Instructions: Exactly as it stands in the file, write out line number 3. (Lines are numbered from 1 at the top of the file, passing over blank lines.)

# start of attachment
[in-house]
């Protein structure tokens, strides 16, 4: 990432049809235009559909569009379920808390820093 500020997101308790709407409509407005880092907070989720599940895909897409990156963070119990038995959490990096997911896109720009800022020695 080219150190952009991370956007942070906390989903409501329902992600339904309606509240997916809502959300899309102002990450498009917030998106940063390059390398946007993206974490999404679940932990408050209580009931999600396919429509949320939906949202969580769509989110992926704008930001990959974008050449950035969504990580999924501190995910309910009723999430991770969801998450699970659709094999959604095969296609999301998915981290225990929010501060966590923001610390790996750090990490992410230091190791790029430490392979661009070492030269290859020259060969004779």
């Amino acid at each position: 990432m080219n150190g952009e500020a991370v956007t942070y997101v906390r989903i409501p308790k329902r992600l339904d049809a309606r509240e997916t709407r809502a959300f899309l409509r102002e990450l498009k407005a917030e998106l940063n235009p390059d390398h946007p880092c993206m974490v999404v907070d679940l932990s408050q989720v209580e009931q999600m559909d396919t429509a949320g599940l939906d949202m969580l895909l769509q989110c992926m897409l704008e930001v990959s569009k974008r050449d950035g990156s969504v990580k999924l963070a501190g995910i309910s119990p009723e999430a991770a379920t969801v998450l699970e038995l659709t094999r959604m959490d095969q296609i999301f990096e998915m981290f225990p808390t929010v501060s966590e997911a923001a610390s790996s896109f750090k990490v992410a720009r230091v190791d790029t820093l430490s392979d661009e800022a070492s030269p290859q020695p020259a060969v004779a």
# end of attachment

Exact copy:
């Amino acid at each position: 990432m080219n150190g952009e500020a991370v956007t942070y997101v906390r989903i409501p308790k329902r992600l339904d049809a309606r509240e997916t709407r809502a959300f899309l409509r102002e990450l498009k407005a917030e998106l940063n235009p390059d390398h946007p880092c993206m974490v999404v907070d679940l932990s408050q989720v209580e009931q999600m559909d396919t429509a949320g599940l939906d949202m969580l895909l769509q989110c992926m897409l704008e930001v990959s569009k974008r050449d950035g990156s969504v990580k999924l963070a501190g995910i309910s119990p009723e999430a991770a379920t969801v998450l699970e038995l659709t094999r959604m959490d095969q296609i999301f990096e998915m981290f225990p808390t929010v501060s966590e997911a923001a610390s790996s896109f750090k990490v992410a720009r230091v190791d790029t820093l430490s392979d661009e800022a070492s030269p290859q020695p020259a060969v004779a």